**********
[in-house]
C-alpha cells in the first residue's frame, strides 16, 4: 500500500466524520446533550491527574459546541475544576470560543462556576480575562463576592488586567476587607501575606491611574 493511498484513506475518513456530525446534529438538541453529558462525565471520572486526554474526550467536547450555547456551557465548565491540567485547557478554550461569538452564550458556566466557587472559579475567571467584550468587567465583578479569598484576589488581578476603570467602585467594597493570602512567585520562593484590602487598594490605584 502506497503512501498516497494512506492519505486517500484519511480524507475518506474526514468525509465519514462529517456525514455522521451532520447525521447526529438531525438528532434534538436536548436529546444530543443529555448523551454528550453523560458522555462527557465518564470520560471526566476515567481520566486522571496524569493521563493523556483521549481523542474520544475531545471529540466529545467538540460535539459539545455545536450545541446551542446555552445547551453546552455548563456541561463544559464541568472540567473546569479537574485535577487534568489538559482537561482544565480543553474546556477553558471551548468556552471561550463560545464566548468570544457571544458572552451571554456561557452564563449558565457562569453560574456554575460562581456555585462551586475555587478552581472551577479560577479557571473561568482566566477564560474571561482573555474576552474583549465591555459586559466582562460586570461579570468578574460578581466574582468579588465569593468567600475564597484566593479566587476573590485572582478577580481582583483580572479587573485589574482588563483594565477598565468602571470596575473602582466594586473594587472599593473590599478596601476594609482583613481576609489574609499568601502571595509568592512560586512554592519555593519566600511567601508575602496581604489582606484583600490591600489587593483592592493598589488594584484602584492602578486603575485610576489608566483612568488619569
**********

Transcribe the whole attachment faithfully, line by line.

[in-house]
C-alpha cells in the first residue's frame, strides 16, 4: 500500500466524520446533550491527574459546541475544576470560543462556576480575562463576592488586567476587607501575606491611574 493511498484513506475518513456530525446534529438538541453529558462525565471520572486526554474526550467536547450555547456551557465548565491540567485547557478554550461569538452564550458556566466557587472559579475567571467584550468587567465583578479569598484576589488581578476603570467602585467594597493570602512567585520562593484590602487598594490605584 502506497503512501498516497494512506492519505486517500484519511480524507475518506474526514468525509465519514462529517456525514455522521451532520447525521447526529438531525438528532434534538436536548436529546444530543443529555448523551454528550453523560458522555462527557465518564470520560471526566476515567481520566486522571496524569493521563493523556483521549481523542474520544475531545471529540466529545467538540460535539459539545455545536450545541446551542446555552445547551453546552455548563456541561463544559464541568472540567473546569479537574485535577487534568489538559482537561482544565480543553474546556477553558471551548468556552471561550463560545464566548468570544457571544458572552451571554456561557452564563449558565457562569453560574456554575460562581456555585462551586475555587478552581472551577479560577479557571473561568482566566477564560474571561482573555474576552474583549465591555459586559466582562460586570461579570468578574460578581466574582468579588465569593468567600475564597484566593479566587476573590485572582478577580481582583483580572479587573485589574482588563483594565477598565468602571470596575473602582466594586473594587472599593473590599478596601476594609482583613481576609489574609499568601502571595509568592512560586512554592519555593519566600511567601508575602496581604489582606484583600490591600489587593483592592493598589488594584484602584492602578486603575485610576489608566483612568488619569